All You Need To Know About The Sexual Harassment Scandal At Singapore's Top University

The perpetrator was given a one-term suspension, a 12-month conditional warning, and was made to write an apology letter.

Cover image via Instagram

A 23-year-old Singaporean is seeking justice after her university imposed a light punishment on a ‘Peeping Tom’

Monica Baey.

Image via Instagram

Monica Baey, a third-year communications and new media undergraduate at the National University of Singapore (NUS), took to Instagram on 18 April to share about a traumatic incident that took place last November.

Here are 10 things you need to know about the case and how it escalated to this point:

1. Baey was showering at her student residence Eusoff Hall on 25 November when she noticed an iPhone being held underneath the cubicle's door

Baey told Mothership that she only realised that the iPhone was there when she turned around to grab her towel.

The man recording her quickly ran off.

After contacting campus security and going through CCTV footage, Baey discovered that the perpetrator was a student named Nicholas Lim.

She was friends with both Lim and his girlfriend, who was also a resident of Eusoff Hall.

2. When Baey met up with Lim and his girlfriend to discuss the incident, he justified his actions by claiming that he was heavily intoxicated and inspired by a genre of pornography

Nicholas Lim.

Image via Singapore Hardware One

However, Baey asserted that CCTV footage showed Lim searching different cubicles in a different block for someone to film.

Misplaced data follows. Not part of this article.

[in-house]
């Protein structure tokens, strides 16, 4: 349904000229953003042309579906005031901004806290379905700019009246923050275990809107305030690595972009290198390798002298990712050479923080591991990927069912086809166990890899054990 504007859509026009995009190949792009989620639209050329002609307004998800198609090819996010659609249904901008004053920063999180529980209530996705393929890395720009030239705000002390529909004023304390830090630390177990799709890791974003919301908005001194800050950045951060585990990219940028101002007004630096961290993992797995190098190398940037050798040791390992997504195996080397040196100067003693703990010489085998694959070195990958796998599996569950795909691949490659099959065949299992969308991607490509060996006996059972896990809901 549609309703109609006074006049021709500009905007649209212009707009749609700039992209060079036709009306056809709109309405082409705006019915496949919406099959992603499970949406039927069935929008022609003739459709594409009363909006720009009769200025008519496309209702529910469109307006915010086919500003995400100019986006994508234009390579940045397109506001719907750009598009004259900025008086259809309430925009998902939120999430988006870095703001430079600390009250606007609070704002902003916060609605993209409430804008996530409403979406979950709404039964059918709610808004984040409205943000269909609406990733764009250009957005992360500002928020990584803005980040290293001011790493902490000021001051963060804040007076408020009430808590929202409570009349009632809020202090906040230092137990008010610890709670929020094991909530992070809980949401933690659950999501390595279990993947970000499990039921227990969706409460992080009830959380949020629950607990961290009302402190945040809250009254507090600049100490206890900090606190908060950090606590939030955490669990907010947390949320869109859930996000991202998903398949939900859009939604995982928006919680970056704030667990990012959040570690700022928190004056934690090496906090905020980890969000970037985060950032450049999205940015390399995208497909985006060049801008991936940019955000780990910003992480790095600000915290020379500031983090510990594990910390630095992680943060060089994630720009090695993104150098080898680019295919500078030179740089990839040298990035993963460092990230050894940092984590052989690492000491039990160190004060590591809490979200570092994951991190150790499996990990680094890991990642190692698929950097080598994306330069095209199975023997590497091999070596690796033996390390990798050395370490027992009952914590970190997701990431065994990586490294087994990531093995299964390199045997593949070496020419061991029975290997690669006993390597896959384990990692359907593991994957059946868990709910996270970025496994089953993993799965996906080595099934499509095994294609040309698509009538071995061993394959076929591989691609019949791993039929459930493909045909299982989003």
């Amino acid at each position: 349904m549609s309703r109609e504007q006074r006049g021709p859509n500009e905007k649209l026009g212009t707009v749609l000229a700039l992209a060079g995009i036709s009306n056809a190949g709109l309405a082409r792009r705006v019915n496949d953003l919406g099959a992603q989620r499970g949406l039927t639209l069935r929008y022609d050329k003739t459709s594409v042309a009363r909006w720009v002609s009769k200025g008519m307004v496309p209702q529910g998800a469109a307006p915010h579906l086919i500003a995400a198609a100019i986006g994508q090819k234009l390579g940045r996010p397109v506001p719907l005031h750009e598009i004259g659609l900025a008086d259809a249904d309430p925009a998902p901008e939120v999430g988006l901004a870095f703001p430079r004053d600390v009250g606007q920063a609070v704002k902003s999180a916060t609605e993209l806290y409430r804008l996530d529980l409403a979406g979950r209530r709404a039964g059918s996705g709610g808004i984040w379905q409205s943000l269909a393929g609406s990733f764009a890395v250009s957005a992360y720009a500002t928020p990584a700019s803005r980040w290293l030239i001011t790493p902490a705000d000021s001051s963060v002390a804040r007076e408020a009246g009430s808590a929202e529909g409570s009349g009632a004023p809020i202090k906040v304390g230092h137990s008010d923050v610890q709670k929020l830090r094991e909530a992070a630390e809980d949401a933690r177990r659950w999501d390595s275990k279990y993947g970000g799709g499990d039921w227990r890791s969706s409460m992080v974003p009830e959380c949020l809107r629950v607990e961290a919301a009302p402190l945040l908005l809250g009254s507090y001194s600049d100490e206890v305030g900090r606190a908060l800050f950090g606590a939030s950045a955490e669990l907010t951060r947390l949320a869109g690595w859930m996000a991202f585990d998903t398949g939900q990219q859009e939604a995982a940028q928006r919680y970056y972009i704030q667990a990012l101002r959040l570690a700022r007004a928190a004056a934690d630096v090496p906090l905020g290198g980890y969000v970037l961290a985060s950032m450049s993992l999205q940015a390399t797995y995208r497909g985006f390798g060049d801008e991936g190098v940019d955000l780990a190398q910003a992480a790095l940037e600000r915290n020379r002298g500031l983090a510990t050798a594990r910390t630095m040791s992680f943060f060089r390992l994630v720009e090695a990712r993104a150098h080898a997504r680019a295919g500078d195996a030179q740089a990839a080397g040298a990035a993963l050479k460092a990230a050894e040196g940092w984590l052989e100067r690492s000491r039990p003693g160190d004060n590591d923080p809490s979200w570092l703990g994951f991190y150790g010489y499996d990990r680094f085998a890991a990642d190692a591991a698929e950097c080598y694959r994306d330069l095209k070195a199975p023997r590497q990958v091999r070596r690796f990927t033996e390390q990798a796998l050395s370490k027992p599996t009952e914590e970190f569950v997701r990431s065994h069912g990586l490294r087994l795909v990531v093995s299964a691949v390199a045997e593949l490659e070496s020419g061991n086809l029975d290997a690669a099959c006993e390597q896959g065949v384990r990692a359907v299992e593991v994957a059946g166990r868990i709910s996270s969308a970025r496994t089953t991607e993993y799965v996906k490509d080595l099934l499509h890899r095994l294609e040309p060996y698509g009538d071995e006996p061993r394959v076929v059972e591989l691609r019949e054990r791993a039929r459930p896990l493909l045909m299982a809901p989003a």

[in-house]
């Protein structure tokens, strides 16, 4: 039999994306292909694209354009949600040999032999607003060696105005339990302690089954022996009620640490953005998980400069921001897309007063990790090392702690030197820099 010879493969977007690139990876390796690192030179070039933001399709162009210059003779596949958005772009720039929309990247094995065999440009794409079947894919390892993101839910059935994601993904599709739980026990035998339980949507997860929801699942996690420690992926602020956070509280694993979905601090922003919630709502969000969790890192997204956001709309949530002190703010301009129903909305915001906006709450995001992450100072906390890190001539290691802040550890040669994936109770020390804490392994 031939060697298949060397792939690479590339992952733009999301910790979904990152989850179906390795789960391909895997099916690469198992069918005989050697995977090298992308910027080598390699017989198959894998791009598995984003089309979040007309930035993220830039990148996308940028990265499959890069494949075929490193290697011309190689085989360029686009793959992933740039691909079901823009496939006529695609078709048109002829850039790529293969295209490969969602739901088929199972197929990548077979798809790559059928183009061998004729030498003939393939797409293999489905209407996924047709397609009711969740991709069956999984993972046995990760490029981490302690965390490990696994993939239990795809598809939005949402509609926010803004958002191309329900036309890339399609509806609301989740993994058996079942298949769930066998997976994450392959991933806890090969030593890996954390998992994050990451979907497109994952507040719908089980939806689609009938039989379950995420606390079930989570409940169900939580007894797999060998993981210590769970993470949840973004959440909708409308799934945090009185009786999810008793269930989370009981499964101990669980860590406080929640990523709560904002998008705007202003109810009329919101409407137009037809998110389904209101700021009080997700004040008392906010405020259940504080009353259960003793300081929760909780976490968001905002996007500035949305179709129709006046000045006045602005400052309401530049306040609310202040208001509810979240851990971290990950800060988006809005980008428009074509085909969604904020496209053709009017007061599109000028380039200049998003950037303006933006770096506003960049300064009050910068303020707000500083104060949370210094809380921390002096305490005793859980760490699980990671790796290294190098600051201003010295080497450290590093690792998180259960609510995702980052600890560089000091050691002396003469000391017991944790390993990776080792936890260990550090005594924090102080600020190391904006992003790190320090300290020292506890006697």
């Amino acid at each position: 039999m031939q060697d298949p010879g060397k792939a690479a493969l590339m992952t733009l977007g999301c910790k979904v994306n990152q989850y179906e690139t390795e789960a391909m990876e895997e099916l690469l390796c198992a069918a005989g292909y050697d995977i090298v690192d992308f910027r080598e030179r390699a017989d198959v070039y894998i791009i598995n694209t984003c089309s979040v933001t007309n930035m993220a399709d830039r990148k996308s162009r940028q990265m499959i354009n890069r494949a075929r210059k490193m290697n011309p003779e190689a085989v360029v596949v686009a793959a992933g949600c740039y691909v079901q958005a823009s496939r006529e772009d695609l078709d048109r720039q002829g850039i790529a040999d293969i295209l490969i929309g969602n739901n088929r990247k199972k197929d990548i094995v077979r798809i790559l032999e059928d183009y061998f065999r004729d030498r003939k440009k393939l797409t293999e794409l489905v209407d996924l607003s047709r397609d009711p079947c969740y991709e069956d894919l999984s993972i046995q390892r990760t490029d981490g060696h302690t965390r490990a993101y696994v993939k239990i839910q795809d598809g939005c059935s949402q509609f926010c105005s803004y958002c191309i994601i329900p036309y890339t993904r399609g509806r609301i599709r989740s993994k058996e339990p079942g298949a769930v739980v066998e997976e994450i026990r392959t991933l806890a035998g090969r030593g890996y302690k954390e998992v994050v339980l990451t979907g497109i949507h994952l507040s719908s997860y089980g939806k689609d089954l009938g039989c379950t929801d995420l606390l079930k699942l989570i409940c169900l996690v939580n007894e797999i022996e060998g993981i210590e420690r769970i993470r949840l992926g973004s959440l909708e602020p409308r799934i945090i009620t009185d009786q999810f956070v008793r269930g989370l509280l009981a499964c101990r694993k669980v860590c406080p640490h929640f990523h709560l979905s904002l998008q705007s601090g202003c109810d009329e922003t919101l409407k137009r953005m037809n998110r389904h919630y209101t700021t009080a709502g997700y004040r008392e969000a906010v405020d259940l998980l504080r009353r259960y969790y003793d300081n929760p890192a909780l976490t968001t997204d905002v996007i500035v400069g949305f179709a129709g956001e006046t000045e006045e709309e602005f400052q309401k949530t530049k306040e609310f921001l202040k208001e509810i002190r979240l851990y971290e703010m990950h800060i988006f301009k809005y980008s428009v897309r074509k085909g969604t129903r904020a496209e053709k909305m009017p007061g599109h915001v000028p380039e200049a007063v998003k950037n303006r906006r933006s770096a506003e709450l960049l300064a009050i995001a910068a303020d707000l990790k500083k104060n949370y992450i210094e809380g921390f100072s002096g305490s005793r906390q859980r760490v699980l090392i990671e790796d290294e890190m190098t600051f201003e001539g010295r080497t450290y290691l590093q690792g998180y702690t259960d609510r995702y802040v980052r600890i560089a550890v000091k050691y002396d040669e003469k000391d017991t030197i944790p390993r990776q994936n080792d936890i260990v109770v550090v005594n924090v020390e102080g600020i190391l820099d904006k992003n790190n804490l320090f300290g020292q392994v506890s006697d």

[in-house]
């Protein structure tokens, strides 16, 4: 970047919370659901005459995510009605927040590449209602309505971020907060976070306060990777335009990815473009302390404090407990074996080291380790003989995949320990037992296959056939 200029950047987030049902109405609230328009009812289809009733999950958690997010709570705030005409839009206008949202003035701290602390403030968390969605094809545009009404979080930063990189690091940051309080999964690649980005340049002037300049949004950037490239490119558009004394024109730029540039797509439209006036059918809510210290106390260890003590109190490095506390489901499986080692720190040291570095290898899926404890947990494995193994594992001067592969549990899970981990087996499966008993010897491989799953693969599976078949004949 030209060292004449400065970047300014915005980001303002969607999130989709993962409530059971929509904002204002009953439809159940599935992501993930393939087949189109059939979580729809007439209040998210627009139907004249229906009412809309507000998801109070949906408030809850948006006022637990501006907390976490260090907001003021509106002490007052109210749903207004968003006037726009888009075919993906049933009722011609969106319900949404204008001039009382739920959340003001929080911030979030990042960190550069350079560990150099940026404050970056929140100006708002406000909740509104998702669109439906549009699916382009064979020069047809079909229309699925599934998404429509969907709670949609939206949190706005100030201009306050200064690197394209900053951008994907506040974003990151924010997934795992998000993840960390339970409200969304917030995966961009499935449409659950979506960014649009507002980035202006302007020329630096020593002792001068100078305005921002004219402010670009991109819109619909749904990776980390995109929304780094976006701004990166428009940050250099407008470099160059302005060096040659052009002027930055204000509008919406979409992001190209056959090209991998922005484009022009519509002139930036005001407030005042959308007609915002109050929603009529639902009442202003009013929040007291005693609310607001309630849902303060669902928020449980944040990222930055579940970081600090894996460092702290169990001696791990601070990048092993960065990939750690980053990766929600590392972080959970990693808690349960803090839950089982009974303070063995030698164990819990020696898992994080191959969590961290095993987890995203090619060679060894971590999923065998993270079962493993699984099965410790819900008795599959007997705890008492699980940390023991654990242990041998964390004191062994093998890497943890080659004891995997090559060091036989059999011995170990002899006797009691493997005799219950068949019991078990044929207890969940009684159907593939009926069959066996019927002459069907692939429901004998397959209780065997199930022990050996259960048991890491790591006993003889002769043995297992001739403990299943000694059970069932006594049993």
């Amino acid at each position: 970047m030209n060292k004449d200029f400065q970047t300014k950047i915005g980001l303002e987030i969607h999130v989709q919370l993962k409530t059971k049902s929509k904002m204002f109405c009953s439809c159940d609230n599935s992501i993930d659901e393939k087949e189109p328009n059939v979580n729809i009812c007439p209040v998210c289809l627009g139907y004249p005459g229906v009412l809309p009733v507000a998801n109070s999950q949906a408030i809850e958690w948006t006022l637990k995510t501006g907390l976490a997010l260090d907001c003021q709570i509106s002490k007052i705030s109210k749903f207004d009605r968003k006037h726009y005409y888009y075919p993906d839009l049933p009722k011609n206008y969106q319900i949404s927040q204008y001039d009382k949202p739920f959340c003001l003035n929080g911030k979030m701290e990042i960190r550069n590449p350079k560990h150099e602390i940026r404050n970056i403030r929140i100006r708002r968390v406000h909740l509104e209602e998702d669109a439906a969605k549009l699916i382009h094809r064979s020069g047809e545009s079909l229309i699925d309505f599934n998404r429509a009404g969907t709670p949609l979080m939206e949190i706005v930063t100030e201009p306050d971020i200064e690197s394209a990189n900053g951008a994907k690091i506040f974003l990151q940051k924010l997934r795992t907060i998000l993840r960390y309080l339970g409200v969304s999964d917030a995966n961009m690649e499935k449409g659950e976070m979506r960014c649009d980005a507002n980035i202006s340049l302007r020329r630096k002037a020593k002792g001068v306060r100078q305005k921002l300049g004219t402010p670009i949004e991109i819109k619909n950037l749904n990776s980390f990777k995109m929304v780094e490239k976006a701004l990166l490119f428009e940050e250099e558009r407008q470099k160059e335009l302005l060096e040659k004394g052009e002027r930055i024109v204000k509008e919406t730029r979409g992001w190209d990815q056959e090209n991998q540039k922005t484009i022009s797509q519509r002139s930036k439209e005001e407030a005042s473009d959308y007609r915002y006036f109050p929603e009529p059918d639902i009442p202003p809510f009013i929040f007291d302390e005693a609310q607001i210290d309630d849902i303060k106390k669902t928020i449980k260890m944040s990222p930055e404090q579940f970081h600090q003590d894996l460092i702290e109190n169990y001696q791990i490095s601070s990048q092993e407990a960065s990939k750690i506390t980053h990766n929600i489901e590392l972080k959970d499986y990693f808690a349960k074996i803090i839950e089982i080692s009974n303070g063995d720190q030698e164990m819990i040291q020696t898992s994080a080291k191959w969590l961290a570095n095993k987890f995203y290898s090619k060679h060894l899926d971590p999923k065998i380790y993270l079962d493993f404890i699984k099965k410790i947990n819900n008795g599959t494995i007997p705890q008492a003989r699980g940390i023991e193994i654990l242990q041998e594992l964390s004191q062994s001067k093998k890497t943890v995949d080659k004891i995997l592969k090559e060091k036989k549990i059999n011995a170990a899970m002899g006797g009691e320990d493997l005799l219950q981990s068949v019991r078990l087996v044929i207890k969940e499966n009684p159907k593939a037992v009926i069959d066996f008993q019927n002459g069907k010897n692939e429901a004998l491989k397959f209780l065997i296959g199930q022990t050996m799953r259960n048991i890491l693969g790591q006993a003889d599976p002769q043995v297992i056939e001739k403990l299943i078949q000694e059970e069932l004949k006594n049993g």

She argued that this called into question his justification that he was too intoxicated to realise what he was doing.

Lim told her that this was his first time carrying out such an act, and that he was tempted to film someone because of the genre of pornography he consumed - voyeurism.

She claimed that the couple apologised and tried convincing her to drop the case against him, Mothership reported.

3. After a two-month investigation, the university decided to give Lim a 12-month suspension and ban him from entering Eusoff Hall

In addition to being required to undergo mandatory counselling, the perpetrator was also asked to write a formal apology letter to Baey.

Eusoff Hall, NUS.

Image via The Straits Times

4. Baey argued that the punishments hardly affect Lim as he did even not live in a campus hall, and he was still allowed to visit the university campus

According to a Facebook post by Baey's mother, Lim also spent his six-month suspension working at local insurance giant Great Eastern Singapore.

Frustrated with the investigation's outcome, she brought the issue up with NUS after her investigating officer advised her to do so.

Image via Instagram

5. In a series of Insta Stories, Baey called NUS out for what she deemed to be an inadequate response towards a serious crime

Image via Instagram

"When will I f-cking get the justice I deserve for what you did to me?" she wrote, adding that this is not the first incident at NUS whereby a female student was filmed while indecent.